[adsense]Madonna is back in the public eye – which means she must want something from us. Oh yes, she is promoting her new film based on the relationship between Edward and Mrs Simpson called W.E. Which probably stands for ‘weak ending’, although it would certainly be on no surprise if it also had a W.B. and a W.M.

She arrived on a speedboat (LOL) wearing a gray frock with red butterflies on that some designer had made just for little old her, and teamed it with red shoes and red sunglasses (even though it was dark – the tit). All very newsworthy stuff.

But if us in our pedestrian gray office jobs didn’t have stars like Madonna and Lady Gaga to false idolize, imagine how insipid our pointless little lives would be. I don’t know about you, but if I don’t get my weekly fix of Hello! Magazine (which should be renamed ‘Why?’), the week just seems to drag on. I like nothing more than to look at all the pictures of glamorous people I don’t know wearing different outfits in foreign locations I’ve never heard of and will definitely never be able to afford to go, whilst I gorge myself on cheap custard creams and a fat coke before I start processing invoices. I mean… what a life!

Madonna before and after no surgery

Madonna before and after no surgery. I can't wait to look younger than I do now in ten years time.

Since the music industry spat Lady Gaga out through its disgusting and smelly vagina, giving egotistic celebrity haters a new false idol to anti-worship, it’s been easy to forget all about Madonna. And then she brought out another film, (we all know that Madonna and films is a bad mix) and up she pops again in the media, looking like she spent more time directing her own face than she did on the film itself.

Why people are surprised when a squillionaire who can only function when they are in the public eye looks good, when they have access to the world’s best cosmetic surgeons et al, is beyond me and my ilk. People shouldn’t say ‘doesn’t she look good for her age’, they should be saying ‘didn’t they do a good job on Madonna?’

Of course, Madonna knows that her fanbase consists of undereducated know-nothings who wouldn’t know a great piece of music if it got up and gave them liposuction sans anaesthetic, so she vehemently denies having had any surgery done at all. Instead she blames her stupid religion of choice – the kabbalah – for saving her skin and making her wrinkle free despite galloping towards 60 with a ten-year-old boyfriend.

Apparently the kabbalah teaches beauty from within. LOL. Kabbollocks more like. This coming from possibly the vainest woman on the planet (Lady Gaga [always happy to emulate Madonna] comes close second.) who has spent the last 25 years or more rubbing her desperate celebrity minge in the general public’s face and screaming ‘Look at me! Love me!’ (Possibly due to her diminutive size. Short asses are known for their massive compensatory egos and for not being able to reach the cookie shelf.)

Cosmetic surgeons generally concur that the material girl has had extensive surgery performed on her face. And photos abound on the internet that make face lifts look highly likely. In fact, she’s probably undergone more ops than Michael Jackson. Not that it matters. If she wants to spend all her money on kabbalah surgery that’s up to her.  Easy come, easy go,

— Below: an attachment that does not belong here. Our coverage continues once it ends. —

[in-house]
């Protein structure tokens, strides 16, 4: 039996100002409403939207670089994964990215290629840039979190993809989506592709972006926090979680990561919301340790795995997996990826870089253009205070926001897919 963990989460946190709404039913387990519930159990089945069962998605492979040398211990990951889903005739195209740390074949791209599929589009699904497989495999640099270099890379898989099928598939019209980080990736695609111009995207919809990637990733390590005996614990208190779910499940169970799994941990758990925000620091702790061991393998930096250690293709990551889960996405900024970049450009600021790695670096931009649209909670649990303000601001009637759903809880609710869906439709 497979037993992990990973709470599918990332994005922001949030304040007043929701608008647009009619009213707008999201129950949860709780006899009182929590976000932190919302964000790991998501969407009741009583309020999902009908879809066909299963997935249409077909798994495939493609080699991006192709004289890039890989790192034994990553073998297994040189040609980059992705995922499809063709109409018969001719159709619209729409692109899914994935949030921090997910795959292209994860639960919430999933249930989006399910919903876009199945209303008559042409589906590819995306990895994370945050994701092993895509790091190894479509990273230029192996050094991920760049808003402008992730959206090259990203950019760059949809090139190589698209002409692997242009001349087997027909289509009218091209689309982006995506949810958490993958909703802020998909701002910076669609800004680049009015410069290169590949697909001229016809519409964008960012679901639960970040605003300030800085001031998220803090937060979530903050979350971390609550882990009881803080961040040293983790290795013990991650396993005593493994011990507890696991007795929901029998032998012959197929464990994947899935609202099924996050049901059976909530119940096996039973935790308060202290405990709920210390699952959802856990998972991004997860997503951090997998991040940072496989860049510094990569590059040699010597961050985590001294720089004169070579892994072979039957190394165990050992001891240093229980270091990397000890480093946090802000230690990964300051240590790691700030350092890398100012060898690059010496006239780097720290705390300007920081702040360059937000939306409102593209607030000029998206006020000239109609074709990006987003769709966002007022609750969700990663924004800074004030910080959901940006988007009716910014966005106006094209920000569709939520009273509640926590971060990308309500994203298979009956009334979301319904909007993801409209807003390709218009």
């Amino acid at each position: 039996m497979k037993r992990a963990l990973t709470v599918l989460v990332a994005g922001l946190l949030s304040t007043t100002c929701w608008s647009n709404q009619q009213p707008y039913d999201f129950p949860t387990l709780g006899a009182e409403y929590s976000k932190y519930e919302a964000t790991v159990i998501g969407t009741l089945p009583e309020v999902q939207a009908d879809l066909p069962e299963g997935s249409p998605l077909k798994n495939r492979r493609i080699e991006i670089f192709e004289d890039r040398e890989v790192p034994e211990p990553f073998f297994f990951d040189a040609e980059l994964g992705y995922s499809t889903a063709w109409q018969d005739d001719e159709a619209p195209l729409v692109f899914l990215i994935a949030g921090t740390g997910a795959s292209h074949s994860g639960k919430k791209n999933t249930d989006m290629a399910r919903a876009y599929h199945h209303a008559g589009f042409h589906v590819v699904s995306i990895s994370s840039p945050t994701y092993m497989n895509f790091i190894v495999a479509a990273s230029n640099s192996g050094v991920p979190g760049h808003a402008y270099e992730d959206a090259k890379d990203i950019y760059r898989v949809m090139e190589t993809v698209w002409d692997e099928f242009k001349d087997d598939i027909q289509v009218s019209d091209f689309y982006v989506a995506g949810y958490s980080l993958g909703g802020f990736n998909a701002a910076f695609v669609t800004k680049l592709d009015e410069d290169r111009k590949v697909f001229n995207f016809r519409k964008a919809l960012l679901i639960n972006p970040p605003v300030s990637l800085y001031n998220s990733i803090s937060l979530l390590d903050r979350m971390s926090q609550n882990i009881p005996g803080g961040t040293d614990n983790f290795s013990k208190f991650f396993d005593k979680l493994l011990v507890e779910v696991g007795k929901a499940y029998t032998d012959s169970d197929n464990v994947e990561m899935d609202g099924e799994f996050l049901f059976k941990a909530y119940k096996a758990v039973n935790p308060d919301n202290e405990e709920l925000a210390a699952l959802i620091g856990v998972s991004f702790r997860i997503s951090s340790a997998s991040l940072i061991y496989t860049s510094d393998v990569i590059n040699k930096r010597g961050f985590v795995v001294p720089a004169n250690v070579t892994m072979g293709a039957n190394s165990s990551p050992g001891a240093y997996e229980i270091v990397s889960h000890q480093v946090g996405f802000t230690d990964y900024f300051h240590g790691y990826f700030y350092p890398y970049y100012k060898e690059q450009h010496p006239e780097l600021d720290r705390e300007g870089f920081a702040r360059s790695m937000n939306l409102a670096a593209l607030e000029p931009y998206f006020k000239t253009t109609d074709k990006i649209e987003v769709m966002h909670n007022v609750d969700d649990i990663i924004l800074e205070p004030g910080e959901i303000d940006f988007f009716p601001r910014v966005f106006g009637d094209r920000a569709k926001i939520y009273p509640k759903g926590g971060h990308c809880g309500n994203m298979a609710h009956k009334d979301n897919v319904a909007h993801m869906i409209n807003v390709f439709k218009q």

Madonna has not had surgery.

Madonna Denies Having Surgery to Make her Look like Peter Cushing.

Madonna has a lot to prove with this second stab at writing and direction. Her first film ‘Filth and Wisdom’ was shit. But then Madonna and films have always been a mismatch. Her past acting attempts made Pinnochio look like he’d spent forty years under Stanislavsky’s wing. She must shudder as she remembers the awful Desperately Seeking Susan, the pathetic Who’s That Girl, and the utterly dreadful Body of Evidence. Oh and Shanghai Surprise which almost put an end to Sean Penn’s career. But she likes to try her hands at stuff does Madge – like a bored rich kid playing with her toys: Hollywood and the music industry. I imagine that Madonna has always wanted to capture the one thing she can’t have – an intelligent audience. Something she will never achieve with a back catalog of songs akin to aural Haribo.

I hope that this next foray into theatrics will pay off, purely because W.E. features the wonderful Andrea Riseborough (star of The Devil’s Whore). I hope she doesn’t become soiled by Hollywood and all its wretched demons. People with genuine talent should stay away from the pop music industry and Hollywood.

Has Madonna had more surgery than a patchwork quilt? Maybe she was born with it. Or maybe it’s the kabbalah.

Peter Cushing.

Personally, if I was really rich and intelligent, I’d avoid any organised religion that made me look like I’d just come around from an anaesthetic having just had extensive facial surgery.

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Images: posh24.com, viciousmomma.blogspot.com, fresnobeehive.com, awfulplasticsurgery.com

Jennifer Aniston to direct movie about breast cancer

Jennifer Aniston will be switching roles and this time getting behind the camera for her latest project which will see her, together with Demi Moore and Alicia Keyes, direct a collection of short films exploring the impact of breast cancer on people’s lives as part as a five-part series called Project Five.

Breast cancer is the second most common type of cancer after lung cancer and the leading cancer for woman in the US and the UK, with two out of three woman surviving the disease beyond 20 years.

“Our hope with Project Five is to entertain, inform and inspire dialogue, research and prevention. Otherwise, our goals are small,” Jennifer, who has previously directed a short film, told Us Weekly. “We want these films to move people and empower those affected by breast cancer to stand tall through this challenge, which impacts all of our lives, no matter who we are.”

The film will air on  the Lifetime channel later this year.

Read here about Kylie Minogue, who was recently given the all clear, and about her emotional interview about living with the disease.

Other celebrities who have suffered from breast cancer include:

Images: Wikimedia Commons and PR Photos